Sony wrong to bow to hackers’ threats
Published 9:06 am Friday, December 19, 2014
Sony has decided to pull “The Interview,” a satire about North Korea, after theaters refused to show it. And the company plans not to distribute it on DVD.
“Sony Pictures has no further release plans for the film,” according to a company statement.
We get that threats have been made and that public safety comes first. We remember well the carnage left by a gunman who opened fire in a Colorado movie theater in 2012.
The film, a spoof about the assassination of North Korean dictator Kim Jong Un, was scheduled for a Christmas Day release.
But it clearly rubbed Kim the wrong way. U.S. officials said Wednesday that North Korea was behind the Sony cyberattack that got this entire process started.
“The Interview” is just a movie, but Sony’s decision is still troubling.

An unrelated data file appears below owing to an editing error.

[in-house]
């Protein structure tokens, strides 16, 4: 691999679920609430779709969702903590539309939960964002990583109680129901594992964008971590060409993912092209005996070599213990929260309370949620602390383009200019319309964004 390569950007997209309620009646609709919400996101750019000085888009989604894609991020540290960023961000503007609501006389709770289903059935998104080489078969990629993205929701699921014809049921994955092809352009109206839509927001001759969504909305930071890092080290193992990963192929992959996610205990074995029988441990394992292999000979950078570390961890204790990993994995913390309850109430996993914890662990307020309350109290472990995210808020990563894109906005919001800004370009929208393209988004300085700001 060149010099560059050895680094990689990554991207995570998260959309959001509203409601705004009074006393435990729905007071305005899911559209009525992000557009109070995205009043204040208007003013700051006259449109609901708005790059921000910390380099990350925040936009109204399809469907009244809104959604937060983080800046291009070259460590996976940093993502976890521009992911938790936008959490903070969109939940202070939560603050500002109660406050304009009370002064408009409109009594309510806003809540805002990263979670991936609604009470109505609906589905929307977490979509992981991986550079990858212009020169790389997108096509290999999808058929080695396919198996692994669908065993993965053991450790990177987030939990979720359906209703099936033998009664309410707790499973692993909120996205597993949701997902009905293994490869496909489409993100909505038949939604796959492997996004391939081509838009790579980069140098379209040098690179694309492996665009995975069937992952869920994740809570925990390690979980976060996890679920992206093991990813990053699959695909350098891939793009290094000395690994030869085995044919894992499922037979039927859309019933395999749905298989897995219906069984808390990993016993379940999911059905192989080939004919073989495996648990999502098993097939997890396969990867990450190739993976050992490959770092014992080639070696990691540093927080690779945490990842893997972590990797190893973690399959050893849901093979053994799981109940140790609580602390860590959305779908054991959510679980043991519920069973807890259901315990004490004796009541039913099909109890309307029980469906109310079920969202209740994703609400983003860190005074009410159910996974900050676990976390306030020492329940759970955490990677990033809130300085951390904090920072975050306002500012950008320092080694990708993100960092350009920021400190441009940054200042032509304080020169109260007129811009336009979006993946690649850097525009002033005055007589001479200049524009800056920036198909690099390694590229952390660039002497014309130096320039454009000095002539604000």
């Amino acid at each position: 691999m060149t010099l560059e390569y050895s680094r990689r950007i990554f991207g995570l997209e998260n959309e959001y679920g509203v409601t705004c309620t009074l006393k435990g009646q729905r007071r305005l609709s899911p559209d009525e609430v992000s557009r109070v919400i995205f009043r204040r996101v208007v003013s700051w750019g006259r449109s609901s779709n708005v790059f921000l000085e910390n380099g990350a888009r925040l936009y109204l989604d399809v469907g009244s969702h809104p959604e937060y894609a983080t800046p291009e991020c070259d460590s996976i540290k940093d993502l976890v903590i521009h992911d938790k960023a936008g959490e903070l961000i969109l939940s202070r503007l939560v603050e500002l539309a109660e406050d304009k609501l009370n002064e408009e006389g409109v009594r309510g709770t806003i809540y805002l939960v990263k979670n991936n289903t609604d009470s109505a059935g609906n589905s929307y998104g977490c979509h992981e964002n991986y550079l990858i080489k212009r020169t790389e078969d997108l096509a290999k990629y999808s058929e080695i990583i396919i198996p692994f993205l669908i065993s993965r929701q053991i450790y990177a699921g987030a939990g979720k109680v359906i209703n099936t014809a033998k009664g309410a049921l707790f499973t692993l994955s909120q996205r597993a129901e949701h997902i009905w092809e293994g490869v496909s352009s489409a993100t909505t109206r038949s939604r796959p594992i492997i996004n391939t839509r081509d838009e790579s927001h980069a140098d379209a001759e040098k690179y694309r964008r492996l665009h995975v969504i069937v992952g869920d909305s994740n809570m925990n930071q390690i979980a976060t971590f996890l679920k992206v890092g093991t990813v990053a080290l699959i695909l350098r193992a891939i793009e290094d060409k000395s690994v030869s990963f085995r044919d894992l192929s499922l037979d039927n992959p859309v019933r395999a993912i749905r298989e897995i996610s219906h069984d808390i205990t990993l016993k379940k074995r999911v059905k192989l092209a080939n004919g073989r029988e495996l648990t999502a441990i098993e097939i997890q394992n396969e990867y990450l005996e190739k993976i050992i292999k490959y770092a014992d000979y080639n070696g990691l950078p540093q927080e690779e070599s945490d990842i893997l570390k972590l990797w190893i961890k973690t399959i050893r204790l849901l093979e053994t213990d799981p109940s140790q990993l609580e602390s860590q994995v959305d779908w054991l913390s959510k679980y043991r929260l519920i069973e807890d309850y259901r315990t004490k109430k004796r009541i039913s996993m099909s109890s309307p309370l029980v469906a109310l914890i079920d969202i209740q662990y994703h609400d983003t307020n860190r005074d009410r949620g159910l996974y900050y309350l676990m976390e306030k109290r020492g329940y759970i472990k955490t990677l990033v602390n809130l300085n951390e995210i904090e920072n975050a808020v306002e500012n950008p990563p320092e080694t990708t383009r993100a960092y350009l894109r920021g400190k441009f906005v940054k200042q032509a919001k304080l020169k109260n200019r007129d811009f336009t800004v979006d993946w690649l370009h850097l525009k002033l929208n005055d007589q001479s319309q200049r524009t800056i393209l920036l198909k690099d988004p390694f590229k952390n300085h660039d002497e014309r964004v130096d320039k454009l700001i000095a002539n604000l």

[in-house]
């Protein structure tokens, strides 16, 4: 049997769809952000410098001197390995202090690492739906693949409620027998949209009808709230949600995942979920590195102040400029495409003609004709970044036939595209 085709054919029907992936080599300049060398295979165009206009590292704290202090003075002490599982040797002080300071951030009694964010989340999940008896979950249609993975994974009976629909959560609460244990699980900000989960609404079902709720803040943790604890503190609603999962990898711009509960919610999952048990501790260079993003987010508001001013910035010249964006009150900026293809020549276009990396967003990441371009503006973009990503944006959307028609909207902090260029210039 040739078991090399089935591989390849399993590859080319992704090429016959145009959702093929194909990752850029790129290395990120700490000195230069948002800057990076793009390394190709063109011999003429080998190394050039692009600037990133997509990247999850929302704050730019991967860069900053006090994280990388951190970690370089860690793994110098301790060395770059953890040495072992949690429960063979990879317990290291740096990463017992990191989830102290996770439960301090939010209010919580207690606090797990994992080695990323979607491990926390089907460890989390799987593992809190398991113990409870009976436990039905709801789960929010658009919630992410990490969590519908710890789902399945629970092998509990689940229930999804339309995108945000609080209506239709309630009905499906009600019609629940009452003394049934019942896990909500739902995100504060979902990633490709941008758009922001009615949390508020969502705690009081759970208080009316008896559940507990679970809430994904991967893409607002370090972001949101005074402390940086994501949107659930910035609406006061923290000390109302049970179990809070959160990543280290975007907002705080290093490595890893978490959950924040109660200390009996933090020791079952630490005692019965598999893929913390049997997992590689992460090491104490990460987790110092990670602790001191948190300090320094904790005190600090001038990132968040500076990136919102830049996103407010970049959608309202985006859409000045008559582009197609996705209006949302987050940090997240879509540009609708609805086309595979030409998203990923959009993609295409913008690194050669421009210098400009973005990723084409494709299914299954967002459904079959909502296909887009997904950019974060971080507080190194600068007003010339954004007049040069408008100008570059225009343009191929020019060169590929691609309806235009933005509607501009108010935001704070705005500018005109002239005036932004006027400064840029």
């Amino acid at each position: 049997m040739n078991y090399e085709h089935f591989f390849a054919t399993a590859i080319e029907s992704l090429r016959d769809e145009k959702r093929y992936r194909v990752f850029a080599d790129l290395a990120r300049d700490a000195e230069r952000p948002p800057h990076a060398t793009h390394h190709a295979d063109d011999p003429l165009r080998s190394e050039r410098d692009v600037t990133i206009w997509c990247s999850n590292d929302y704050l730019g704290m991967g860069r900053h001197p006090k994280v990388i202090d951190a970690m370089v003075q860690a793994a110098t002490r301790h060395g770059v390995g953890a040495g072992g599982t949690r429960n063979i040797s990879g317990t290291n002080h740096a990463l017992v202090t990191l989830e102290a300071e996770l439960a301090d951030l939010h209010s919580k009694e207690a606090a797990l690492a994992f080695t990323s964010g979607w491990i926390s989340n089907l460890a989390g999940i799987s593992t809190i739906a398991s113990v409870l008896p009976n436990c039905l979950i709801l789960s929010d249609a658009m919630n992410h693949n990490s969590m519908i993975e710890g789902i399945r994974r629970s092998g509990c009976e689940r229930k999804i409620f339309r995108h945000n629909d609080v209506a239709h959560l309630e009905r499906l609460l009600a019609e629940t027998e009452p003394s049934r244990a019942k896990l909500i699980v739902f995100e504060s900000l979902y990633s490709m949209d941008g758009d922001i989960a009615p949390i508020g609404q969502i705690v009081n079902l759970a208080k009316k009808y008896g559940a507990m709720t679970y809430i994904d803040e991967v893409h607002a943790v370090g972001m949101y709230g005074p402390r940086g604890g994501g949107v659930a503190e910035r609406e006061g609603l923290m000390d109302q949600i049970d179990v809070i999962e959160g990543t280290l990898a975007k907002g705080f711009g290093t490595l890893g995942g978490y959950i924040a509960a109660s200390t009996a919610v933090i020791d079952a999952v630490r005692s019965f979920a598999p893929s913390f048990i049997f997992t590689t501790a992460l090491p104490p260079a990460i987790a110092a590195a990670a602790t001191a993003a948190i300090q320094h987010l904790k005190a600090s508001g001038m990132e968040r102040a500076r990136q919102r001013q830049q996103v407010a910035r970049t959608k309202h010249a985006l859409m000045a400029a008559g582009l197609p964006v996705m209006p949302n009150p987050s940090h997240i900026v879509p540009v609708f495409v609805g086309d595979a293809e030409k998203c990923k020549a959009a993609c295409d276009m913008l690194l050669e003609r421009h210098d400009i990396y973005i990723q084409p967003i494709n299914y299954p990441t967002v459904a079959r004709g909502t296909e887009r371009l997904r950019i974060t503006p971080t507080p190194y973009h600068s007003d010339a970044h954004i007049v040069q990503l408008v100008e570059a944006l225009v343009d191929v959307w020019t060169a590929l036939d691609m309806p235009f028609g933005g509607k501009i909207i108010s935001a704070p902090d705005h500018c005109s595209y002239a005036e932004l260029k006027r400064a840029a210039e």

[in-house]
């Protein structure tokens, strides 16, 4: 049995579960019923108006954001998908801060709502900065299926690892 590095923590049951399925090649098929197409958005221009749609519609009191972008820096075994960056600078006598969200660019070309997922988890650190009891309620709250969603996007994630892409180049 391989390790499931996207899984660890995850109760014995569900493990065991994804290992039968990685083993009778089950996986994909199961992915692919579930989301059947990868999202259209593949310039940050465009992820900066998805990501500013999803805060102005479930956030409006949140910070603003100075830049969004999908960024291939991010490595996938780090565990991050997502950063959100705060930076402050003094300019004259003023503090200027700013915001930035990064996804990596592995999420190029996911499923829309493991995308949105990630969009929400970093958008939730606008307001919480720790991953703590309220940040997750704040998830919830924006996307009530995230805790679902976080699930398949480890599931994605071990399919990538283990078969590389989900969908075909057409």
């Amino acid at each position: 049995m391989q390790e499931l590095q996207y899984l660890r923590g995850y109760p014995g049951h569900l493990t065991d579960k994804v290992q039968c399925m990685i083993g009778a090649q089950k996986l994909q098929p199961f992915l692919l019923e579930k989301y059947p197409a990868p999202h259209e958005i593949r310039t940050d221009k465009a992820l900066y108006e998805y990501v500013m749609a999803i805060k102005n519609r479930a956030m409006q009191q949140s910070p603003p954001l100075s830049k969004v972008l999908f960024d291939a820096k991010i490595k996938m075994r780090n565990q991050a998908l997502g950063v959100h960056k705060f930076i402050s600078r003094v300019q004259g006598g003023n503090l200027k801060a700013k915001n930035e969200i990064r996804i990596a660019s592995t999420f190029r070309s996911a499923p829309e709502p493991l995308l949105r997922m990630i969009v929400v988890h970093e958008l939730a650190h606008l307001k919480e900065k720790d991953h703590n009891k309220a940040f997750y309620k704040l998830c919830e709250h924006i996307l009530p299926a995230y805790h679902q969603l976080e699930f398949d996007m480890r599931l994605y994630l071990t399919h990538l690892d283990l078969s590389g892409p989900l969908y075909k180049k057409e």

What’s worrisome is how quickly the company caved. We feel for Sony, a company based in Japan — which is only a few hundred miles from North Korea and often the target of the communist country’s threats.
Calling this — a business decision made by a private company — censorship is a bit of a stretch.
But Sony’s capitulation makes it more likely that we will see more of this bullying, not less.
Will a “Saturday Night Live” skit touch off threats first to NBC and then to NBC News?
After seeing Sony’s reaction, will others who want to hurt our country stake a claim to our funny bones?
If so, then how long before the corporate victim du jour — and the American public — realizes that the situation isn’t really about a film or a book or a news report?
It’s about a bully, hurling threats and throwing tantrums because, in this case, no one will take him seriously or see him for who he thinks he is: a beloved leader of a powerful and respected nation.
How long would it before someone has the courage to stand up for what they believe in?